April 5, 2013 at 4:38 PM ET
A lawsuit charging that well-known Internet data measuring firm comScore uses surreptitious ways to gather data was given class-action status by a federal judge this week.
The suit, filed by two men, one from California, the other from Illinois, was originally filed in 2011 in federal court in Chicago, with allegations that the firm has violated the Electronic Communications Privacy Act, the Stored Communications Act, and the Computer Fraud and Abuse Act.
The men say that comScore has been able to gather data by drawing in Internet users with offers of free prizes and screensavers, according to the suit. Information collected included credit card and Social Security numbers, user names and passwords and Web browsing histories of users' smartphones that were synced with their computers.
A spokesperson for comScore told NBC News Friday the firm has no comment on the ongoing litigation, but that comScore "will continue to educate the court on our practices, which we have had a limited opportunity to do given the focus to date on procedural matters."
However, prior to the class-action ruling this week by U.S. District Court Judge James Holderman, comScore shared comments about the suit on its on website.
The firm said, in part that Edelson McGuire, the Chicago law firm representing the plaintiffs "has gained notoriety by filing dozens of class action lawsuits against reputable companies in a variety of industries. The suit is filled with factual inaccuracies, and comScore’s position is that this lawsuit is without merit, and we fully intend to vigorously defend ourselves against it."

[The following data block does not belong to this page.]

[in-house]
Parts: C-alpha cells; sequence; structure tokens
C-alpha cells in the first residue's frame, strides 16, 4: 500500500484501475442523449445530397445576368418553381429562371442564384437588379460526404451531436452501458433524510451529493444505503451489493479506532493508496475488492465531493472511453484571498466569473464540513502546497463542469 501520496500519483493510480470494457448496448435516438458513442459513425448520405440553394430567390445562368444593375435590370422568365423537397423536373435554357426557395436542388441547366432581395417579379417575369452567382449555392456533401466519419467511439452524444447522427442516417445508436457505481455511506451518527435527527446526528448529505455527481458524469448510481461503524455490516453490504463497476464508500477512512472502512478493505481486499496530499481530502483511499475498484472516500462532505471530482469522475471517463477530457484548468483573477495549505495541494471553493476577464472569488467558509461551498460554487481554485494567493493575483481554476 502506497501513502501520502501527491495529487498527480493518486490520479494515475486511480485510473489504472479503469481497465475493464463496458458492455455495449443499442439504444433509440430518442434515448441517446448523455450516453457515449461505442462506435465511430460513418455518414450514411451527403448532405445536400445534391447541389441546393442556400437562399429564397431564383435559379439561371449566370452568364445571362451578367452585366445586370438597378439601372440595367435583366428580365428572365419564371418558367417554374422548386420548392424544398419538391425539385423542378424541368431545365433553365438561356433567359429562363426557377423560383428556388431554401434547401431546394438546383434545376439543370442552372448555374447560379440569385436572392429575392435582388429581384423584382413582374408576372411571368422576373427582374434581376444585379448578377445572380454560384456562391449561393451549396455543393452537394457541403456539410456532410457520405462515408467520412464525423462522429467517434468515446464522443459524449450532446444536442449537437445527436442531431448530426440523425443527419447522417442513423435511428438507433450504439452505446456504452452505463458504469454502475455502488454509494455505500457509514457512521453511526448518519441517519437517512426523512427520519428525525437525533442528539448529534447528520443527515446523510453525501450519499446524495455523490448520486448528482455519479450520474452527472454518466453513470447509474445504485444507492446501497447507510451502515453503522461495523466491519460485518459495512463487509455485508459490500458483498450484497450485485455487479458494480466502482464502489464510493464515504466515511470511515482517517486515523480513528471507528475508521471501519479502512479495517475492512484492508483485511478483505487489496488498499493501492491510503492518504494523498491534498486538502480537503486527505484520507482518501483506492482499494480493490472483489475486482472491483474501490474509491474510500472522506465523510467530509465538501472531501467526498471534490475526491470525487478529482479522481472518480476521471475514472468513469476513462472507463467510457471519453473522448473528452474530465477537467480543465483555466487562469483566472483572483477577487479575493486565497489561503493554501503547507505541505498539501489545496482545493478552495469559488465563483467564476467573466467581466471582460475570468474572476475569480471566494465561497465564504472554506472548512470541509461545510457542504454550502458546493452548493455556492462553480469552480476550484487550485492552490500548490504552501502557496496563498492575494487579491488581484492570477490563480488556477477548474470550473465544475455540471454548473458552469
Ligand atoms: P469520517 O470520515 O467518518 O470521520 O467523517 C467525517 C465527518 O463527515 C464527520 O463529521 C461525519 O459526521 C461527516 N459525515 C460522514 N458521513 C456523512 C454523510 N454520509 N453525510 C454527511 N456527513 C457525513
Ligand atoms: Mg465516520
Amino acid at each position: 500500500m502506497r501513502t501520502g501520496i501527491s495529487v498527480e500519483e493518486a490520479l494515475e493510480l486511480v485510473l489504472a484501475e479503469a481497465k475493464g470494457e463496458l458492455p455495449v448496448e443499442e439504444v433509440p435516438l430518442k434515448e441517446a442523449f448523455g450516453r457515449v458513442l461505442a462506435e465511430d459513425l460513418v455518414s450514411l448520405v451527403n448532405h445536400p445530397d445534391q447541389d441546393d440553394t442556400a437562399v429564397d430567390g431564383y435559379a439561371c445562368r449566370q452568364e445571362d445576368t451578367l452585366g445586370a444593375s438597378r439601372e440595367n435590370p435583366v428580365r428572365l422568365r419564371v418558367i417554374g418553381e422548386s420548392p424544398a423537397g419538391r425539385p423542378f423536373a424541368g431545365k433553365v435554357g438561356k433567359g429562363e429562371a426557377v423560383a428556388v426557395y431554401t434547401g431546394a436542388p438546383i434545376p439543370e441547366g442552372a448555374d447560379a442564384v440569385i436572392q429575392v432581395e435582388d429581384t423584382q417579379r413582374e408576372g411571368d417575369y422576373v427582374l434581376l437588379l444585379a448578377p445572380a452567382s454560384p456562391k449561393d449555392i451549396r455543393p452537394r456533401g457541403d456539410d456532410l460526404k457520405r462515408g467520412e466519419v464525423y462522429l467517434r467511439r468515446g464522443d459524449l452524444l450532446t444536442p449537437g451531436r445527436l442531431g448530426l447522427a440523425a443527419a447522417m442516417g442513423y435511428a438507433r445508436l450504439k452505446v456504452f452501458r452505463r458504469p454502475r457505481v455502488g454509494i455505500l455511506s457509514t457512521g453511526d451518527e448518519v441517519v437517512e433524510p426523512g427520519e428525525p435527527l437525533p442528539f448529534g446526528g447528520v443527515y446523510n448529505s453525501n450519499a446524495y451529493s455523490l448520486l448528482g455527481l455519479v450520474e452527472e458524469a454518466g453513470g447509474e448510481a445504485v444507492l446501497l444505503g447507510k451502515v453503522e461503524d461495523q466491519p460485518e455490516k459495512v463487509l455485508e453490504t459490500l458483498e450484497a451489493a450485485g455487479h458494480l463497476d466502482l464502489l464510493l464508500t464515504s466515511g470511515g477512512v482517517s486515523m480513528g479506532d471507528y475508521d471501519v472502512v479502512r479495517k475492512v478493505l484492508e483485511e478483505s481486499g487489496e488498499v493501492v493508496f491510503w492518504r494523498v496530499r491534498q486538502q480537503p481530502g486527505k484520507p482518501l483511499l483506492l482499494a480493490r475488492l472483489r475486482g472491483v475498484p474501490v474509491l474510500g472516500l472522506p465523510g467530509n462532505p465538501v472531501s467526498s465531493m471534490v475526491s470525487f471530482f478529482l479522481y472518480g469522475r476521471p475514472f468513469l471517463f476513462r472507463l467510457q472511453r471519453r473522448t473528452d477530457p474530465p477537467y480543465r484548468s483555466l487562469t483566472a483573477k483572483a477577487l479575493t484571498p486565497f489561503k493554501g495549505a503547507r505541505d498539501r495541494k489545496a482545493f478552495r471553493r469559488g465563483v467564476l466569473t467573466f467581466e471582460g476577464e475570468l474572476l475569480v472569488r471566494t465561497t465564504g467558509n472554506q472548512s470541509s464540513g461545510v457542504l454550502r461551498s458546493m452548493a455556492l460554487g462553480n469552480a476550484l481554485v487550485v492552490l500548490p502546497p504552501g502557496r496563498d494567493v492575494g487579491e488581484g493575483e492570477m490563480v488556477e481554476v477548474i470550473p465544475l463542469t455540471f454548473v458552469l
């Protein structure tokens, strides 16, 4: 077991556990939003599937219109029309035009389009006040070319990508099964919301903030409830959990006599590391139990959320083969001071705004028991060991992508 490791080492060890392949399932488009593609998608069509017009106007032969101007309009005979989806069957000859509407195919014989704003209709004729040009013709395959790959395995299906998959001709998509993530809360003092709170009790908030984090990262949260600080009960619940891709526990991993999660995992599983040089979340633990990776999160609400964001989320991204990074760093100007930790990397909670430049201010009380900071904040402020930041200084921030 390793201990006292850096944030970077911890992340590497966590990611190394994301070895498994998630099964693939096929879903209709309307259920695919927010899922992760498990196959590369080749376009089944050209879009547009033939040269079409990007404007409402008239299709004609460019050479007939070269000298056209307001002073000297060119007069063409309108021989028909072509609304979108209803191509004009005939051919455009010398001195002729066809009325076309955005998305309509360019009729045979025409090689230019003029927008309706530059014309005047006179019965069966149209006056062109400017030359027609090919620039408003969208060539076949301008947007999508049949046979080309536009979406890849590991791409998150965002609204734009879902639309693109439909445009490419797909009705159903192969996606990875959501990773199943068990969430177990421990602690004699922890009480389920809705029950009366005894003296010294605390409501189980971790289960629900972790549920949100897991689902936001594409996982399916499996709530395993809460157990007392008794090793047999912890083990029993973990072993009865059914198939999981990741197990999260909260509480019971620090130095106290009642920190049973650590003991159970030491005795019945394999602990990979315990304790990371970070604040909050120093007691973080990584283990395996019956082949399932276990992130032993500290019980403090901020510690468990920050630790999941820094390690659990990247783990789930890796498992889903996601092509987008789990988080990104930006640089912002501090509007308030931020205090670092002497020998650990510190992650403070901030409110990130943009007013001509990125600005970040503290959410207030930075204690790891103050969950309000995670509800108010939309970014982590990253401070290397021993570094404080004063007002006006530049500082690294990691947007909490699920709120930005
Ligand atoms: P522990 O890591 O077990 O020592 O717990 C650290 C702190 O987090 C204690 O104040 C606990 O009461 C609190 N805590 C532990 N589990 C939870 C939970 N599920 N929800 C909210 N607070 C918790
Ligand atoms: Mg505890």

The company "prides itself on its privacy and recruitment practices, which have been rigorously reviewed in annual privacy audits conducted by independent third party auditors for the last 10+ years. comScore has voluntarily submitted itself to these audits since our inception."
Jay Edelson of the law firm told NBC News in an emailed statement, that now that the case is a class-action suit, "our clients and the million or so members of the class will have their day in court before a jury." He said he believes the case "will be the largest privacy case ever to be tried."
This story was updated at 8:45 p.m. ET April 5.
— Via The Verge